The importance of correct procedures

The real skill lies in the engineering of the joint, however even with the best planning in the world it can go wrong if procedures aren’t followed. Using an example of brazing with a hand-held torch and hand-fed filler metal we’ll discuss core steps that apply not only to hand held, but across mass production brazing, even if they are performed in a different manner.

Step 1: Allow proper clearances.

Ensure that during the brazing operation you have a decent clearance between the base metals to allow the capillary action to work effectively.

Step 2: Clean the metals

I know it seems obvious however to make sure the capillary action will work you must ensure the surfaces of the metals are clean. Even a little bit of dirt can create a barrier between the base metal surfaces and the brazing materials. Once you’ve cleaned the parts it’s advisable to flux and braze as soon as possible (especially in repair brazing).

Step 3: Fluxing the parts

Flux, which is derived from the Latin word “flow”, is essentially a cleaning agent. Typically, you apply flux just before brazing if possible so it has the least amount of time to dry out and flake off or get knocked off the parts in handling. Choose a flux that’s formulated for the specific metals, temperatures, and conditions of your brazing application.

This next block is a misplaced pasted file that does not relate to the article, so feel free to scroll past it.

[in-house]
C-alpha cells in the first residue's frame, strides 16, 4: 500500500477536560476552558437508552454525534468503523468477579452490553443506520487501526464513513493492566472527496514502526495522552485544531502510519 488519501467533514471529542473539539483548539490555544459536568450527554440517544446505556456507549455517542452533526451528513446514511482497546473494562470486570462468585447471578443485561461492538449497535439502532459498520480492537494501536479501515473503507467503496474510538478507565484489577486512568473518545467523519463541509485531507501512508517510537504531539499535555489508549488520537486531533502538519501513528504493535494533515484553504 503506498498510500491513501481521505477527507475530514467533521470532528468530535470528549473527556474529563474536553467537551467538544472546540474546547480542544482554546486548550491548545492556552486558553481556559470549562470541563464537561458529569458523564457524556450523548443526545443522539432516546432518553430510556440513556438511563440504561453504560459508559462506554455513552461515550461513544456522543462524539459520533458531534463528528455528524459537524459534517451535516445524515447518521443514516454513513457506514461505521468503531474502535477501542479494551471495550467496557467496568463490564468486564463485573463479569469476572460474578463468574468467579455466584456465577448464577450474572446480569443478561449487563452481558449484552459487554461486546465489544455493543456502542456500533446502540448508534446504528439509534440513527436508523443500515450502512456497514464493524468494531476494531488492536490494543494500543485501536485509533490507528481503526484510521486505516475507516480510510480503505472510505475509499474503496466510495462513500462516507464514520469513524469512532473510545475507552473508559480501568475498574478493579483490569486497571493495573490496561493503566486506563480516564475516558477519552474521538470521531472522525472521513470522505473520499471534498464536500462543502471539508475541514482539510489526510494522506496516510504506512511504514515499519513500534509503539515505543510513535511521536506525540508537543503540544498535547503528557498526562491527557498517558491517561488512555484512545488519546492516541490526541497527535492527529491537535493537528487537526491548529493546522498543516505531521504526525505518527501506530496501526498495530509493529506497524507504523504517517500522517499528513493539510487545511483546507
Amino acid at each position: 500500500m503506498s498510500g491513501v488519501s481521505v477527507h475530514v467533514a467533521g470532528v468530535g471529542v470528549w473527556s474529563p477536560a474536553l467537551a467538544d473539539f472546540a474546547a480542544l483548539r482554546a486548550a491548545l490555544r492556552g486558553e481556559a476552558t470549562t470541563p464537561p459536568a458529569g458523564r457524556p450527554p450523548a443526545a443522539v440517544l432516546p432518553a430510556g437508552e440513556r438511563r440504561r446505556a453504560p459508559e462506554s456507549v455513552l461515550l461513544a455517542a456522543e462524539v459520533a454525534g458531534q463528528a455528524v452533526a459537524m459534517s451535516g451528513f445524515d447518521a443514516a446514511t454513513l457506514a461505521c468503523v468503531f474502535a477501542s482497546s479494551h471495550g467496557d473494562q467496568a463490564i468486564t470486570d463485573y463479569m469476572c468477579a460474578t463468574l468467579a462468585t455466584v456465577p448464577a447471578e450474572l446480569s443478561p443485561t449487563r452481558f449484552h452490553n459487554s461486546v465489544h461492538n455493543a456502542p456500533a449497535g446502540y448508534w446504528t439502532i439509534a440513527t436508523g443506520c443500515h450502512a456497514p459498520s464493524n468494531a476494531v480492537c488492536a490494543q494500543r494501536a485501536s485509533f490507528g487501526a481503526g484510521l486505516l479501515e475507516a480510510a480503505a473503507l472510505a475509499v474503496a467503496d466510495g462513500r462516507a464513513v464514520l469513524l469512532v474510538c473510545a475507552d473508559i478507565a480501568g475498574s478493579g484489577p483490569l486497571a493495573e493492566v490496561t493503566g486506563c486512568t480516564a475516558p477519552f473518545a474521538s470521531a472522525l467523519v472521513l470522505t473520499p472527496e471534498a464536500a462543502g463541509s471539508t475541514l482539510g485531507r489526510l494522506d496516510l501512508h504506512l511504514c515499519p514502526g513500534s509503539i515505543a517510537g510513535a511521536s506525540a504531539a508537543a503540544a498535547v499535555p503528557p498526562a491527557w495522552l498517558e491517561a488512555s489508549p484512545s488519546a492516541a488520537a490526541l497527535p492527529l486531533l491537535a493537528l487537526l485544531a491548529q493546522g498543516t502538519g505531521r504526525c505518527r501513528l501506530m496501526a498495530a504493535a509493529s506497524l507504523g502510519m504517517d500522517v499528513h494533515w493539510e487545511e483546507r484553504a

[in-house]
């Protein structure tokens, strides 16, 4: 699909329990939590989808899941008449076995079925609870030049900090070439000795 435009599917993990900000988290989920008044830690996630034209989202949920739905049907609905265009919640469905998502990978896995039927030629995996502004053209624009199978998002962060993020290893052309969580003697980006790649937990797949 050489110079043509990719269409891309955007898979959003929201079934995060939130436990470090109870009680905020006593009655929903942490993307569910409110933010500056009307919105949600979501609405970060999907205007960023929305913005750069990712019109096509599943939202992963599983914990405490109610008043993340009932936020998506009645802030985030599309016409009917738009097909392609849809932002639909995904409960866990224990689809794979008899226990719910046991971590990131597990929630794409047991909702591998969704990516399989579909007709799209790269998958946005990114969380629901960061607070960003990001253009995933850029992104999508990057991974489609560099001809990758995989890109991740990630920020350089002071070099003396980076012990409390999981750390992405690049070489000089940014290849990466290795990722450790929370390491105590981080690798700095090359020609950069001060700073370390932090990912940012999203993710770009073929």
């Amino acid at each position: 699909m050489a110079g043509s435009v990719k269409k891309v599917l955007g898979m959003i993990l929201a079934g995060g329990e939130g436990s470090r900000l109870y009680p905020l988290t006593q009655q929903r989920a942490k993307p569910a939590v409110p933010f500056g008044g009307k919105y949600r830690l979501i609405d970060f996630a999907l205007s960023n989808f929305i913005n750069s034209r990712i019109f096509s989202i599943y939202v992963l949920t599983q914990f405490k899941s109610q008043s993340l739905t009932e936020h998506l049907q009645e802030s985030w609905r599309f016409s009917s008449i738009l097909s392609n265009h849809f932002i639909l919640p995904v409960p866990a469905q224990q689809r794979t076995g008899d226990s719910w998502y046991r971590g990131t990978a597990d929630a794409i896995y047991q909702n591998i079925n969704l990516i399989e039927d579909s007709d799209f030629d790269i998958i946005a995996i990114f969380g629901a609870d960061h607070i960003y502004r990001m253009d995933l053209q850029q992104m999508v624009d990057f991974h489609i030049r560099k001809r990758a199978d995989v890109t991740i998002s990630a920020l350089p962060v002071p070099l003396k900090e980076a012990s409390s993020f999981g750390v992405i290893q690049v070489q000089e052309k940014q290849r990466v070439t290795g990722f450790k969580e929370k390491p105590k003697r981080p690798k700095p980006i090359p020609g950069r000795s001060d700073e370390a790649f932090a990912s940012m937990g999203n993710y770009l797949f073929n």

The only exception is that you can join copper to copper without flux.

Step 4: Assemble for brazing

You’re getting there, as now you have parts of the assembly cleaned and fluxed. Now you must ensure they are kept in a correct position, essentially gravity is your friend. Adding to much weight your clearances may be affected and as a result, the brazing filler metal may be forced out of the joint area.

Step 5: Braze the Assembly

Keep an eye on your flux, if the appearance changes in a consistent manner then the parts are being heated evenly.  Keeping to the example of manual brazing, you’re ready to deposit the filler metal so carefully hold the wire against the joint area. It might be worth considering adding flux to the end of the filler metal to improve flow.

Step 6: Cleaning the brazed joint

After you have brazed the assembly, it must be cleaned. There is a widely known two step process:

  • Remove the flux residues.
  • Remove any oxide scale formed during the brazing process by pickling.

Most brazing fluxes are water soluble therefore on this basis quenching the assembly in hot water (120°F/50°C or hotter). Just ensure that the filler metal has solidified prior to quenching. Unfortunately you might hit a stumbling block if you A. haven’t used enough flux to begin with or B. you overheated the parts during brazing.

Once you’ve dealt with the flux, use a pickling solution to remove any oxides. Normally, the best pickle to use will be recommended by the supplier of the brazing materials you’re using.